Pesky pests

Pets / April 17, 2017

Calmer ways to deal with wildlife, insects

Imagine sitting on your porch on a beautiful spring or summer morning, sipping your coffee and enjoying the peace and quiet, when out of the corner of your eye you see movement in your garden — a deer helping itself to the crops that you spent days working to plant.

Though your first impulse upon seeing a pest wreaking havoc on your garden may be anything but calm and peaceful, there are better options to consider.

Being diligent and changing your methods often are what Garland County Cooperative Extension Agent Allen Bates says are the No. 1 ways to keep wildlife and insects out of your garden.

“The main point I want to make is that nothing is a cure-all. You do have to change your methods up often, maybe every other week or two,” he said.

Because deer are highly sensitive to smell, Bates said one method they suggest is using human hair.

“We go to the beauty shops and the barber shops and we get human hair and put

Margarett Ballard, one of the founding members of the Community Garden on Palm Street, shows some of the produce in the garden in 2014. Members grow a variety of vegetables, fruits and flowers in the garden.

Margarett Ballard, one of the founding members of the Community Garden on Palm Street, shows some of the produce in the garden in 2014. Members grow a variety of vegetables, fruits and flowers in the garden.

it in some nylon stockings and hang it around the garden,” Bates said. “If the deer smell some type of human activity, that will deter them for a while.”

Another method he recommends is hanging Irish Spring soap around the garden, as it contains something that deer are repulsed by, or hanging up your work clothes or any other item that has a human scent.

Bates said you can use other repellents that emit sulfur odors, like those found in egg products, but those products don’t seem to work as well as other deterrents.

Another way, and perhaps the most effective way to keep deer at bay is to use physical barriers around your garden, such as electric fences and chicken wire.

“Electric fences work with deer and you don’t really have to put them up that high if you stagger them. What I mean is set one fence up, maybe 3-4 feet high, and then move in toward your garden another couple of feet and set another one up about 6-8 feet high,” Bates said. “Deer have very poor depth perception. They’ll get stung by that wire once or twice on that fence, and if they try to jump the first one, they’ll hit the second one. They have very bad depth perception so that works as far as exclusion.”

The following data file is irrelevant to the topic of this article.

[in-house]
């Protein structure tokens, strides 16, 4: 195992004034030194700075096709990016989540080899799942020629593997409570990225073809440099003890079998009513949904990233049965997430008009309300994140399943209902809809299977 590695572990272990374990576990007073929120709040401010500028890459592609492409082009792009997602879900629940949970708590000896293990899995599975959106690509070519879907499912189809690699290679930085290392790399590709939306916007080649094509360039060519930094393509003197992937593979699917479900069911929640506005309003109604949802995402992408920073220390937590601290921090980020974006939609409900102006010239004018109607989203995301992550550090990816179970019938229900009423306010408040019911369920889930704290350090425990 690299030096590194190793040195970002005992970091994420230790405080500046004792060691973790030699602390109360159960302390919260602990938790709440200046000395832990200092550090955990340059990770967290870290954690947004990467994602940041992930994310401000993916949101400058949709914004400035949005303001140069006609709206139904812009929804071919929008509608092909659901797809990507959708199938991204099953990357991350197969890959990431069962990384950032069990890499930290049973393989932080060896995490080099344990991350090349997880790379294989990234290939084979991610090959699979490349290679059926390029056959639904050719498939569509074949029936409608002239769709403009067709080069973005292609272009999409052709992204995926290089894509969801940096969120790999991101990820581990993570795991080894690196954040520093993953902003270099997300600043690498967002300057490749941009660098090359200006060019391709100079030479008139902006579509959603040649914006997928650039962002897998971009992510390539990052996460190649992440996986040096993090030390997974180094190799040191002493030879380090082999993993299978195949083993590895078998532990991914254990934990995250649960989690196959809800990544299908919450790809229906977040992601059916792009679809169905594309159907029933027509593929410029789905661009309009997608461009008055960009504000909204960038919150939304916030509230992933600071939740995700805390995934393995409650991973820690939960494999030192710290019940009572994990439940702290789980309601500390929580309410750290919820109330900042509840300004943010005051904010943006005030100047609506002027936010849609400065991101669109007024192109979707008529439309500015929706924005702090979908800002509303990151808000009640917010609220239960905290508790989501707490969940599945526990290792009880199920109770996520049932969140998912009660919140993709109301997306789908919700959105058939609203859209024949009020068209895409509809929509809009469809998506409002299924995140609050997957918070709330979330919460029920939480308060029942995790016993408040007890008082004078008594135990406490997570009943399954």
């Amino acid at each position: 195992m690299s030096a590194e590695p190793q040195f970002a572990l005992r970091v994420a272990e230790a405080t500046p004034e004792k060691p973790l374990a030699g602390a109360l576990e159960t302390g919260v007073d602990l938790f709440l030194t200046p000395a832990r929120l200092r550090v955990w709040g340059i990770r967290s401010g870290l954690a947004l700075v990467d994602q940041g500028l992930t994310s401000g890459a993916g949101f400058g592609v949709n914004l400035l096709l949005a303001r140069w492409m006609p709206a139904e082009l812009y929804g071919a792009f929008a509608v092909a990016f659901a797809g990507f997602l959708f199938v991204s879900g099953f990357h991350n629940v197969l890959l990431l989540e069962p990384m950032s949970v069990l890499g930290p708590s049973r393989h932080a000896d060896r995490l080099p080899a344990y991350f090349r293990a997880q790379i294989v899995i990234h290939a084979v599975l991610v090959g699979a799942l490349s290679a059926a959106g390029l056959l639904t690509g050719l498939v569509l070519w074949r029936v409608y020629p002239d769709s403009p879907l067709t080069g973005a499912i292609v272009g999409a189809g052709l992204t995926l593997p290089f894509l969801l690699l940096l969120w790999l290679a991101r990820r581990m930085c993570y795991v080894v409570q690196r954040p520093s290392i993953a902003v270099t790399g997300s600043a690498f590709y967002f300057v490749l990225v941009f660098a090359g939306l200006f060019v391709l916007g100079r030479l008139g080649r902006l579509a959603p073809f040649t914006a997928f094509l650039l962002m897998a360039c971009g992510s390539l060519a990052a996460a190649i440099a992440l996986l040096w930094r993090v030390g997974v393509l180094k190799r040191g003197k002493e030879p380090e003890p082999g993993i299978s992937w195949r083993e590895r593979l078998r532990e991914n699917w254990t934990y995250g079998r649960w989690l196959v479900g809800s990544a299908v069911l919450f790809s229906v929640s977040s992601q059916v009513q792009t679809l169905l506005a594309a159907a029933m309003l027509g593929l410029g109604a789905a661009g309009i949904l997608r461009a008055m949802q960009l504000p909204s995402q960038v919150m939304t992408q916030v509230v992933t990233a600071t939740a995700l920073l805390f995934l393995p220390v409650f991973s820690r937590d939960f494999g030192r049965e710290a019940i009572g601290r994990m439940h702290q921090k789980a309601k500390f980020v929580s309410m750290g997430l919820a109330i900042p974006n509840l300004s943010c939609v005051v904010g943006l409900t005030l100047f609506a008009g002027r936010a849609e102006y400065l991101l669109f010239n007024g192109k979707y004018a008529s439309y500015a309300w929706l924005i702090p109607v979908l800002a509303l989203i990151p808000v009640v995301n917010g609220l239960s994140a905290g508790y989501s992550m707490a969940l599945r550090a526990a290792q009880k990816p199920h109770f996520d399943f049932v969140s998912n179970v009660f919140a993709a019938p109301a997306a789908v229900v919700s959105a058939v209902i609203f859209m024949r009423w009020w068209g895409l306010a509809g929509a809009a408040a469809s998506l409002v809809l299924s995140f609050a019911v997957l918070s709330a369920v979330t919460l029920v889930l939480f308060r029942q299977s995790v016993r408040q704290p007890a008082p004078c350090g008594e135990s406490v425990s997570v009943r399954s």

Other varmints often seen in gardens are raccoons, rabbits, squirrels and gophers. While scent deterrents will work with these types of pests, visual and auditory scare tactics can also be used.

Some of the methods Bates suggests include placing solar lights around the garden or setting up a radio and letting the noise and volume deter the animals. But, because these critters are adaptable, they will quickly learn whether a repetitive noise or sight poses a real threat and will begin to ignore it.

“Some people will use those motion sensors attached to a water hose so when the animal comes up, their movement will set off the water sprinklers,” he added.

When it comes to insects, squash bugs and tomato horn worms are among the most often-seen bugs in gardens in this area.

“One of the main things you can do if you’re a homeowner is lay a board or something down between your rows and, during the night, these squash bugs will accumulate

RABBITunder that board. First thing in the morning you can turn it over and dispense of them. That’s kind of a natural, organic control,” Bates said.

Because squash bugs lay their eggs in a row on the lower side of the squash plant leaves, gardeners can simply check the leaves daily, pick the eggs off and dispose of them by hand. This method applies to most insects.

“A lot of people will pick them off and drop them in some soapy water in a container and that will kill them,” Bates said.

If the above methods don’t seem to be working, Bates recommends using organic pesticides or insecticidal soaps.

“For caterpillars, a very good, organic product is BT. It’s Bacillus Thuringiensis, but BT is just a lot easier to say. BT, I believe, is made from bacteria and works very good on caterpillars. Spinosad is another that works very good on insects,” he said.

Pre-mixed insecticidal soaps can be found at any big box store, or a concentrate can be purchased and self-mixed, but Bates cautions anyone who mixes the solution themselves to be careful about over-applying the soap into the water as that can cut off the photosynthesis in the plants.







Lindsey Wells




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April 17, 2017